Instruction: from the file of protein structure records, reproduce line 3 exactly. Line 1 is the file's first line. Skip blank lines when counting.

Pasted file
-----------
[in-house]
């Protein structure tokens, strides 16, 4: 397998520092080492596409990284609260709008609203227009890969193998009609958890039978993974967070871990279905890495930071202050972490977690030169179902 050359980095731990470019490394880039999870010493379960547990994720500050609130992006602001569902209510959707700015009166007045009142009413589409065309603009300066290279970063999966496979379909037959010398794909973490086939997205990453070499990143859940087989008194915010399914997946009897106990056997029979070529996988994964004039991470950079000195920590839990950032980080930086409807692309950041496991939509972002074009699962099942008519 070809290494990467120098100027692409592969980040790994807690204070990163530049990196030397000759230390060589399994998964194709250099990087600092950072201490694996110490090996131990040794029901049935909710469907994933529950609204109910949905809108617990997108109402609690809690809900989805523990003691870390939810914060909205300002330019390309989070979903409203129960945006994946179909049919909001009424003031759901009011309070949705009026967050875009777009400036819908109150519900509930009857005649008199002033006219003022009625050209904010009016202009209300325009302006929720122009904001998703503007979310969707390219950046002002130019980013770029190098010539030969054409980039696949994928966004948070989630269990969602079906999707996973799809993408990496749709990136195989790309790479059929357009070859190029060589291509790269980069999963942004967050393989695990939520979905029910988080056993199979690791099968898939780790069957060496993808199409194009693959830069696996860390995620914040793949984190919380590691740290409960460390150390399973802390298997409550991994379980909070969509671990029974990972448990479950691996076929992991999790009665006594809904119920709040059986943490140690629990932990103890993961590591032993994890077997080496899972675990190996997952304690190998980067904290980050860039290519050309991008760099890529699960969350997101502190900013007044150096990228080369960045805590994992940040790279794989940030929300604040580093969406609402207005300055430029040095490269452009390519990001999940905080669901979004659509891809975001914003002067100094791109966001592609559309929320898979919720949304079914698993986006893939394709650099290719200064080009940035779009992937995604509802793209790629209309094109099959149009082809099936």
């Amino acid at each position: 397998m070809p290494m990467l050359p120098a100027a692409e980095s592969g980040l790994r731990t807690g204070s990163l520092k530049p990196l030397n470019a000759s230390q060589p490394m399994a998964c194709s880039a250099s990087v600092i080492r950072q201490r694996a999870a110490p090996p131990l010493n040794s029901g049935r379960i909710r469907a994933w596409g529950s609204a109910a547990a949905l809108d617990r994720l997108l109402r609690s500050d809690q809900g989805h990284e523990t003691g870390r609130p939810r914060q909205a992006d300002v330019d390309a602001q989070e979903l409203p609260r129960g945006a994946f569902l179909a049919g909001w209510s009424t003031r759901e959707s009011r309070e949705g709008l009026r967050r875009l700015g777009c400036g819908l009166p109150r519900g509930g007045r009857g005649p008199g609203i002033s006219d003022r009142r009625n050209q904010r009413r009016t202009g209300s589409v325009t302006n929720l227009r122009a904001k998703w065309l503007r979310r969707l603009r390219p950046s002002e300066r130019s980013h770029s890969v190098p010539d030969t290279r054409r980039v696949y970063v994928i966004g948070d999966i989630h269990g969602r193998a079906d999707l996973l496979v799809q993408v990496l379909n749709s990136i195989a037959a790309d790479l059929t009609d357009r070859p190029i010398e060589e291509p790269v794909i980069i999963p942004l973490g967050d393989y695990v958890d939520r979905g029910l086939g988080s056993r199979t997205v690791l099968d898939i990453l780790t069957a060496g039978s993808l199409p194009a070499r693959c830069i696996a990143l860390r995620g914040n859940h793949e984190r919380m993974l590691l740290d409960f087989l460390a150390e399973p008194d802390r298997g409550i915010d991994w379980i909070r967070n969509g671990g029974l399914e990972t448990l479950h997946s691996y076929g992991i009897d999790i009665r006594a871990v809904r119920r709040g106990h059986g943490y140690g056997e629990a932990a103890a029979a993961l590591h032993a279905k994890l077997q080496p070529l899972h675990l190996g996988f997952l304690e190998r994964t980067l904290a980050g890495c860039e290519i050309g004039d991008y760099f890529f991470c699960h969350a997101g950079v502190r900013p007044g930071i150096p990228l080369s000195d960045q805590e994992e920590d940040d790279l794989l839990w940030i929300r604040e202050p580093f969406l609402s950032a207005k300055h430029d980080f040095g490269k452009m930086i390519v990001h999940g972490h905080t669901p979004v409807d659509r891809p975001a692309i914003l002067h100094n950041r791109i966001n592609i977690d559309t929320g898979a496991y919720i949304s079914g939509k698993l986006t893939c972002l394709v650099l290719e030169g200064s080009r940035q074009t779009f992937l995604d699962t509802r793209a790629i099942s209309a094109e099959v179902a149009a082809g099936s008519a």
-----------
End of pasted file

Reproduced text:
């Amino acid at each position: 397998m070809p290494m990467l050359p120098a100027a692409e980095s592969g980040l790994r731990t807690g204070s990163l520092k530049p990196l030397n470019a000759s230390q060589p490394m399994a998964c194709s880039a250099s990087v600092i080492r950072q201490r694996a999870a110490p090996p131990l010493n040794s029901g049935r379960i909710r469907a994933w596409g529950s609204a109910a547990a949905l809108d617990r994720l997108l109402r609690s500050d809690q809900g989805h990284e523990t003691g870390r609130p939810r914060q909205a992006d300002v330019d390309a602001q989070e979903l409203p609260r129960g945006a994946f569902l179909a049919g909001w209510s009424t003031r759901e959707s009011r309070e949705g709008l009026r967050r875009l700015g777009c400036g819908l009166p109150r519900g509930g007045r009857g005649p008199g609203i002033s006219d003022r009142r009625n050209q904010r009413r009016t202009g209300s589409v325009t302006n929720l227009r122009a904001k998703w065309l503007r979310r969707l603009r390219p950046s002002e300066r130019s980013h770029s890969v190098p010539d030969t290279r054409r980039v696949y970063v994928i966004g948070d999966i989630h269990g969602r193998a079906d999707l996973l496979v799809q993408v990496l379909n749709s990136i195989a037959a790309d790479l059929t009609d357009r070859p190029i010398e060589e291509p790269v794909i980069i999963p942004l973490g967050d393989y695990v958890d939520r979905g029910l086939g988080s056993r199979t997205v690791l099968d898939i990453l780790t069957a060496g039978s993808l199409p194009a070499r693959c830069i696996a990143l860390r995620g914040n859940h793949e984190r919380m993974l590691l740290d409960f087989l460390a150390e399973p008194d802390r298997g409550i915010d991994w379980i909070r967070n969509g671990g029974l399914e990972t448990l479950h997946s691996y076929g992991i009897d999790i009665r006594a871990v809904r119920r709040g106990h059986g943490y140690g056997e629990a932990a103890a029979a993961l590591h032993a279905k994890l077997q080496p070529l899972h675990l190996g996988f997952l304690e190998r994964t980067l904290a980050g890495c860039e290519i050309g004039d991008y760099f890529f991470c699960h969350a997101g950079v502190r900013p007044g930071i150096p990228l080369s000195d960045q805590e994992e920590d940040d790279l794989l839990w940030i929300r604040e202050p580093f969406l609402s950032a207005k300055h430029d980080f040095g490269k452009m930086i390519v990001h999940g972490h905080t669901p979004v409807d659509r891809p975001a692309i914003l002067h100094n950041r791109i966001n592609i977690d559309t929320g898979a496991y919720i949304s079914g939509k698993l986006t893939c972002l394709v650099l290719e030169g200064s080009r940035q074009t779009f992937l995604d699962t509802r793209a790629i099942s209309a094109e099959v179902a149009a082809g099936s008519a």